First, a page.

The inadequacy of rational eschatology (pt. 1)

Consider death as a door. Thesis: there are only two rational accounts of it:

a.) When you walk through that door, there is absolutely nothing, not even yourself.

b.) When you walk through that  door, you will experience something, but it could be anything.

Though each account has its own horrors and consolations, ultimately it’s hard to determine from a purely rational perspective which is more frightening. We easily smuggle consolations into (b.) that we can’t get from reason; e.g. it’s true that God is just and it is reasonable he will reward the just, but how does this tell us anything about the other side of the door? Such a fact remains the same irrespective of what side of the door you’re on, in fact, it would be true even if death did not exist. The ultimate justice of God demands that we exist later, but it does not demand we exist on the far side of the door; nor does it demand that there be no horrors there (for the same reason that it does not demand that there be no horrors here).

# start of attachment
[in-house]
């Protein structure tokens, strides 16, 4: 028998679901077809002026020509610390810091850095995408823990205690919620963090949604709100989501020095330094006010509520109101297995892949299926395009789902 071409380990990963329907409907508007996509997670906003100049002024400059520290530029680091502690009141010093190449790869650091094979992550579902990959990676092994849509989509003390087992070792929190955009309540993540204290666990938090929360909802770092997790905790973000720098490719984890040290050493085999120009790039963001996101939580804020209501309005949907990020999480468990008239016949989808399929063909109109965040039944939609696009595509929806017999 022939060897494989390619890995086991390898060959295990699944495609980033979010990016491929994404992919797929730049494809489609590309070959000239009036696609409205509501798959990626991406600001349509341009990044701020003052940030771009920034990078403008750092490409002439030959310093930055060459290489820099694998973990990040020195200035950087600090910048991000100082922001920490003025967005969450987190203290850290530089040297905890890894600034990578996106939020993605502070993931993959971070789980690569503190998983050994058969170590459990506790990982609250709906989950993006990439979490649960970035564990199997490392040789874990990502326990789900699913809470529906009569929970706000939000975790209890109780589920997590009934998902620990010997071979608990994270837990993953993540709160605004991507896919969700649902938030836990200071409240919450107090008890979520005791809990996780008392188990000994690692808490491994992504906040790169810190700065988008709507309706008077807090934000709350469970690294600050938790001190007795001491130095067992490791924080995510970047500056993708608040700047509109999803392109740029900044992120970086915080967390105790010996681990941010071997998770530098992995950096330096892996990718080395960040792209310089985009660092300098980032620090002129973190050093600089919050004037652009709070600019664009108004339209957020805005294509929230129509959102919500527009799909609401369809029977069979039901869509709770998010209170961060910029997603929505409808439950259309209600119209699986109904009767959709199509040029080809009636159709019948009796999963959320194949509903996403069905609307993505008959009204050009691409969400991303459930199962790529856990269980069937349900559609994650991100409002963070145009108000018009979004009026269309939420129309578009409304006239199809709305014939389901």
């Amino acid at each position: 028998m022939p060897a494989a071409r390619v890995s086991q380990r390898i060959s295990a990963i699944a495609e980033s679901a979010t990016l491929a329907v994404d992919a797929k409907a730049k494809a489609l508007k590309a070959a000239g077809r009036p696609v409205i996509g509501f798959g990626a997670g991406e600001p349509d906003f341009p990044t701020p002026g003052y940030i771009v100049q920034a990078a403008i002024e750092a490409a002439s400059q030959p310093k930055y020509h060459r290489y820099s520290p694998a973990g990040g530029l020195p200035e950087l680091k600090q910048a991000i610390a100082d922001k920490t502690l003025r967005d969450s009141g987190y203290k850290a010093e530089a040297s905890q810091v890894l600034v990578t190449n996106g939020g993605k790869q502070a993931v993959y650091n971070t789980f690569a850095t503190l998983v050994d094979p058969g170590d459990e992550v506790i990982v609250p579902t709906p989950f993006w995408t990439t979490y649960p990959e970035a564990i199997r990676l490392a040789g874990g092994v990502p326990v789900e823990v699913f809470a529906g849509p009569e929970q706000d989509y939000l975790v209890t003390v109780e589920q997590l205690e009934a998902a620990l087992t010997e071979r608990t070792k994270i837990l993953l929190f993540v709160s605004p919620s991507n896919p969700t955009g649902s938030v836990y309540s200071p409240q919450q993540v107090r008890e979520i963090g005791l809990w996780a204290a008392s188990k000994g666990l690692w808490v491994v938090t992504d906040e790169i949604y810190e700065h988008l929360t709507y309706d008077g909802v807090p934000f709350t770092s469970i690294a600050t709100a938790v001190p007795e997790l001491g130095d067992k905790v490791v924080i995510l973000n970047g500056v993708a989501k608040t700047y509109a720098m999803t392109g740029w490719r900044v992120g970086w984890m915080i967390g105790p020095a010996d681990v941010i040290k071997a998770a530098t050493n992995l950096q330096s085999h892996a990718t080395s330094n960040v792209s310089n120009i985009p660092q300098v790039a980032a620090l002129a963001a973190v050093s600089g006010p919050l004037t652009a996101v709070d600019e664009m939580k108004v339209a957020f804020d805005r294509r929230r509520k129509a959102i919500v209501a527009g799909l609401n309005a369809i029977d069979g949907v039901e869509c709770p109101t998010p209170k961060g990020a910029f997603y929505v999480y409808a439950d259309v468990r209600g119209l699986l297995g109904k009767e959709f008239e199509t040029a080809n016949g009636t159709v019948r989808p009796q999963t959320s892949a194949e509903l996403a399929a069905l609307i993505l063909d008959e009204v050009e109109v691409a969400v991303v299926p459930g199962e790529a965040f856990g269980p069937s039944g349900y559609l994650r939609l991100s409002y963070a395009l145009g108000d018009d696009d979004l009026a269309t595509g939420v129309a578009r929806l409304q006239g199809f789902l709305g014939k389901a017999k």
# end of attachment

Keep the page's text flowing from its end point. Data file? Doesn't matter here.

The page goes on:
1 Comment

  1. MarcAnthony said,

    December 15, 2012 at 11:04 pm

    Great, now that you put it that way you’re going to give me nightmares.

    It reminds of the two shortest horror stories in the world:

    “The last man on Earth was alone in a room. There was a knock on the door.”

    “The last man on Earth was alone in a room. There was a lock on the door.”

    Which man would you rather be? I suppose, in a way that’s the essence of the debate on whether or not it’s “better” or not for there to be an afterlife.

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